This week we shall take a break from the series of blogs about Maltese composers of opera authored by Mr. Joseph Vella Bondin. In today’s blog we shall take a look at the everyday life of a modern day, young opera soprano, Nicola Said.
I am an Opera Singer, and I love it. I consider myself extremely lucky to be following this career. It is wonderful to be on stage, it is a gift to be able to move an audience, to give them joy, to bring tears to their eyes, to inspire them in any way possible. There are not many other jobs in this life that allow for such honest, bare, raw communication; it is a gift to allow myself to be completely vulnerable in front of a theatre full of people I don’t know. Yes, it is glamourous and exciting, adrenaline is often my best friend. I get to wear crazy costumes, go to pre-drinks, after-parties, wear nice dresses, meet generous people from all over the world, and travel lots. One of the best parts is when after I’ve given my heart and soul into the performance, an audience member or two come to tell me after a performance how much my singing moved them, that’s when I feel I have really succeeded as a performer!
Yes, the lifestyle is wonderful, but it also requires a lot of discipline in every area of life, and while this is true for most professional opera singers, the lifestyle varies depending on each person and what affects/doesn't affect them and their work productivity. I find that I require quite a strict regime in order to work at peak performance, particularly during production period (the period during which rehearsals for an opera are in full swing). The "strictness" of my lifestyle very much depends on what I have going on, whether it is a concert, an opera or an audition and more specifically what I am singing for each event - whether the music consists of very high notes, whether it is high or low pressure, whether it is difficult, whether it is a piece I have performed several times, whether it is a piece I have only done a couple of times before or whether it is a completely new work.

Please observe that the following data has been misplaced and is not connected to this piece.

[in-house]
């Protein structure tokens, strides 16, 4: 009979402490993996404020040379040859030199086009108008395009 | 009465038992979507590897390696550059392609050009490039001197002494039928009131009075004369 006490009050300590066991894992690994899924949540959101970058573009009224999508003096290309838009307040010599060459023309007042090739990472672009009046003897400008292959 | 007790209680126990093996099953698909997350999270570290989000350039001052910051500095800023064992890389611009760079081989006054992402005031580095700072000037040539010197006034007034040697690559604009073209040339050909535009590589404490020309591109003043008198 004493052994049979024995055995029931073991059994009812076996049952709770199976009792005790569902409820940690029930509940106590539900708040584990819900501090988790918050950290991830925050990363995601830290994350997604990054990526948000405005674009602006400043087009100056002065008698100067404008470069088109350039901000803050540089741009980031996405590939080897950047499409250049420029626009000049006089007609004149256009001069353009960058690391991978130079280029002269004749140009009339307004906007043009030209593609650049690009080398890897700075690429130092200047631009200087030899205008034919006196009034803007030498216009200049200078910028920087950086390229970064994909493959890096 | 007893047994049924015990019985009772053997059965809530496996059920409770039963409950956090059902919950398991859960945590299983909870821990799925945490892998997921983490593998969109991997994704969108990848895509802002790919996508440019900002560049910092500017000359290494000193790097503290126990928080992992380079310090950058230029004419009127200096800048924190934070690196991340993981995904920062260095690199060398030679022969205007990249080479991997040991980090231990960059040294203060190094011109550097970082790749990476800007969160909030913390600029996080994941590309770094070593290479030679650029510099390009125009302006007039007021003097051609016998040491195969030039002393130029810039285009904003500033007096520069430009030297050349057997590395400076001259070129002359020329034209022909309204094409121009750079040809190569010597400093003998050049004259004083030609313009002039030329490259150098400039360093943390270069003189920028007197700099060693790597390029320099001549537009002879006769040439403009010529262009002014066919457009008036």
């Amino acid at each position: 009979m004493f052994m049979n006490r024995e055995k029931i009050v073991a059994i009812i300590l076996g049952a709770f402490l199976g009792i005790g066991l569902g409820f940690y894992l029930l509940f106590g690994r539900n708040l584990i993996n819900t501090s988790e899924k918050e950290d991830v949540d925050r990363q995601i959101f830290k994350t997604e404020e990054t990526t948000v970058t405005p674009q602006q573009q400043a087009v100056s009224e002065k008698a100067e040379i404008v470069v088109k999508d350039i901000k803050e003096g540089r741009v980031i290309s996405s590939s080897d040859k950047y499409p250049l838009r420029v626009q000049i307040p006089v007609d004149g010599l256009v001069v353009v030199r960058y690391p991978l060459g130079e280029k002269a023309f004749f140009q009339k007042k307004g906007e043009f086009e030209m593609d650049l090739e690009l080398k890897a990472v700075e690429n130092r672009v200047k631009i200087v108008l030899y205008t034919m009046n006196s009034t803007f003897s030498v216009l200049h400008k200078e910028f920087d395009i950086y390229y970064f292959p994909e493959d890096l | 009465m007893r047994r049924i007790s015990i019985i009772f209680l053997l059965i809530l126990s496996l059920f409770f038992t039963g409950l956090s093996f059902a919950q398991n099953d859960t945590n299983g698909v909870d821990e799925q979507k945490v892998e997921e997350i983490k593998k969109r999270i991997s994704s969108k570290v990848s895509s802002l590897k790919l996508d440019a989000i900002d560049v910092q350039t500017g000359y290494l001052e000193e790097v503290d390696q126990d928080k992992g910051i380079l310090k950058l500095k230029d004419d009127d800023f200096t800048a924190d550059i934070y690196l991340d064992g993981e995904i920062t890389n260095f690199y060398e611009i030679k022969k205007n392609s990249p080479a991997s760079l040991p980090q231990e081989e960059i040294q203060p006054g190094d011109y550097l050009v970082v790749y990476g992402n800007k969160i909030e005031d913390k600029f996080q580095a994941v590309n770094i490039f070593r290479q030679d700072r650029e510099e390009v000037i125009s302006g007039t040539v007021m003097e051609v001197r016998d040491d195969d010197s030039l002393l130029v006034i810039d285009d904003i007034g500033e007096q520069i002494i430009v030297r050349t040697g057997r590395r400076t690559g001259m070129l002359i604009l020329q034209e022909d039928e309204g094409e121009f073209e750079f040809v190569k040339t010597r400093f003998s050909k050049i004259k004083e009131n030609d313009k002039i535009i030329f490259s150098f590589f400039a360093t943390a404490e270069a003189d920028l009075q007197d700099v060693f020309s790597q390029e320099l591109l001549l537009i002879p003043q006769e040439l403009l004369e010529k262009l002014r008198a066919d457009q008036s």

One of the things I'm asked most is, are there any foods Opera singers stay away from, particularly on the day of a performance ? - I can only speak for myself in this, as everyone is different. There is the saying "You are what you eat", and I find that to be very true in my case. In general, I will always stay away from wheat and dairy (particularly in my own cooked meals) if it can be helped, especially when I have an important performance or audition coming up. I like to live a relatively healthy lifestyle consisting of mostly meat, fish, vegetables and fruit, although I have a sweet tooth and enjoy my dark chocolate! I also do Pilates weekly (which is similar to Yoga but focuses on the core strength). I must say that sometimes it can be hard to keep up with the financial aspect of living a healthy lifestyle. There are varying degrees of course, but at this stage of a career singers aren't paid that much, or we have to resort to not being paid in order to get roles onto our CV, to build our reputation and to be heard, to do various "opportunities" as they like to be called. In truth they are opportunities, but don't necessarily help towards actually paying one's rent or food...But that's a whole other ball game! The competition even for such roles is high, since supply vastly outweighs demand. The setback of having spent a long time training in institutions also puts many singers at a certain financial disadvantage to begin with.
In next week blog Nicola Said continues to talk about her life as a professional soprano, starting off how her work demands affect her social life.